The old, the infirm and the weak occupy most of the village homes that are still inhabited. They grow what little they can but there is no guarantee that they will harvest the yield of their toil and hardship. They will bang empty tins and rattle bamboo bells all night long – to ward off wild boar and deer and porcupine. During day they will holler and howl curses at the marauding monkeys. They will buy stuffed tigers from China to scare off the monkeys, which will eventually get shredded to smithereens, once they become wise to the falsehood. The monkeys are reported to have become so daring that they walk into village homes in broad daylight and walk away with bundles of corn hung out to dry. All that the old ladies in the homes can do is shriek with fright.

This pathetic and almost surrealistic condition in the villages and urban centers is caused by a malady called “rural-urban migration” - a man-made sickness brought about and perpetuated by a misnomer called “human-wildlife conflict”. It is the result of a conservation policy that is out of tune with the changing times and one that got stuck in a time warp.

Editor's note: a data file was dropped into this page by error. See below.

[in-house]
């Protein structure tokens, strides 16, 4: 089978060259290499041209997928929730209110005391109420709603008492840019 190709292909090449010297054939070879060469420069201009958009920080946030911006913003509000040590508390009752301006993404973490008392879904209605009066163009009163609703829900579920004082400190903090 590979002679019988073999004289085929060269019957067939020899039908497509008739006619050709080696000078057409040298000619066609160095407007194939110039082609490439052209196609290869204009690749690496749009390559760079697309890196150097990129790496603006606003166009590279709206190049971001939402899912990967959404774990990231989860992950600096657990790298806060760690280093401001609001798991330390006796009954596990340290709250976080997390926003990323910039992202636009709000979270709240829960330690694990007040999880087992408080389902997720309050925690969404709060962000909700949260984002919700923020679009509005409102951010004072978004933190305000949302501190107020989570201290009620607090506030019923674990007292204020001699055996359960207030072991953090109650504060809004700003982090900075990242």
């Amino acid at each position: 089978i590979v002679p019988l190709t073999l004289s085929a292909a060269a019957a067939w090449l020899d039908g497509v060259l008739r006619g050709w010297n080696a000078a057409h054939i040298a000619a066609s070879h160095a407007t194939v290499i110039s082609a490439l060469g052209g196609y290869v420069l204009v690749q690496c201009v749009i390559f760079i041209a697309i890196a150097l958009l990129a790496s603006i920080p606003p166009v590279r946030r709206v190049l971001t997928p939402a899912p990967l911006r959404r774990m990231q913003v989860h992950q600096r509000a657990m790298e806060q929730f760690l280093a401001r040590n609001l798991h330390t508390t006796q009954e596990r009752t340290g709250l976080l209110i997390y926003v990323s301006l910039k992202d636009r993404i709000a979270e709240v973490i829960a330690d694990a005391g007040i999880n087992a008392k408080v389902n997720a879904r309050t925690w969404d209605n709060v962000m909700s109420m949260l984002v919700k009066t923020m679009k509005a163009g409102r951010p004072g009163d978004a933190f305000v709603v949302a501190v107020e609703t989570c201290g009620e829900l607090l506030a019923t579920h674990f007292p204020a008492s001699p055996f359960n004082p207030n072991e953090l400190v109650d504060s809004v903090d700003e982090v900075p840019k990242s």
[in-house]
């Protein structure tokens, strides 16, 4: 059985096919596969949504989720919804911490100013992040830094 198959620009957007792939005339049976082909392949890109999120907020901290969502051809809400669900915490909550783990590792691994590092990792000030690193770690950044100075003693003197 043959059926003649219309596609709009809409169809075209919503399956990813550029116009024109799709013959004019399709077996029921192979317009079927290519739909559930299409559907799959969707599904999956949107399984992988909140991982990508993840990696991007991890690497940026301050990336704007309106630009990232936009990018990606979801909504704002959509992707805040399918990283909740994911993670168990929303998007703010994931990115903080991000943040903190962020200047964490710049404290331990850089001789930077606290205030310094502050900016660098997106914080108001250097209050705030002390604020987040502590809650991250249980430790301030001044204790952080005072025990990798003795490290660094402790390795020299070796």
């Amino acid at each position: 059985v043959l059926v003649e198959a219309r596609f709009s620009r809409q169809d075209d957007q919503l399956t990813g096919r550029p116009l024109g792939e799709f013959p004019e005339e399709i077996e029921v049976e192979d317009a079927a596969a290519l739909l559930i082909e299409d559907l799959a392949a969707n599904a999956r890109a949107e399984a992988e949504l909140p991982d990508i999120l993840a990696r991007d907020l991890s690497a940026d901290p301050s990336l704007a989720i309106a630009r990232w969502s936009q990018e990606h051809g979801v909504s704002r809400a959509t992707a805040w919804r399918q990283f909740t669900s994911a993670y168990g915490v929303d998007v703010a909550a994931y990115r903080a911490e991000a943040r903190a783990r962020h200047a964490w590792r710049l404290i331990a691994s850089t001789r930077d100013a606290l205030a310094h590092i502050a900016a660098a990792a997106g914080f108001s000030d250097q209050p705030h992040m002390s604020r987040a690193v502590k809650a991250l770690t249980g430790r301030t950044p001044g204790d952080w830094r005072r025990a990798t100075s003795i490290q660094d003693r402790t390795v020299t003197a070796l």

Rural-urban migration is not a trend that is unique to Bhutan. It happens elsewhere in the world. But what causes it in the land of the GNH is pretty unique and unparalleled!

Bhutan's case of human displacement as a result of encroachment by wildlife must be the first of its kind in the world. It provably goes down well with the chilips - in tune with our unfailing claim to uniqueness, in everything we do or say. Elsewhere in the world opposite it true - human encroaching into the habitat of wildlife, thereby causing conflict and endangerment. Bhutan's record of shrinking cultivation of farmlands is proof that there is no encroachment into wildlife habitat.

In Bhutan whole villages are emptied as a result of rampant and uncontrolled predation by wildlife. And conflict is not allowed - by law! Our laws give primacy to wildlife, over human life and well-being. The country is already paying the price - and it will get worst over the years.

It is time that we end our apathy and do what we must - to halt, if not reverse, the rural-urban migration. We are in no position to afford the consequences that are not too difficult to imagine. If we do not do something now, it may be too late for us.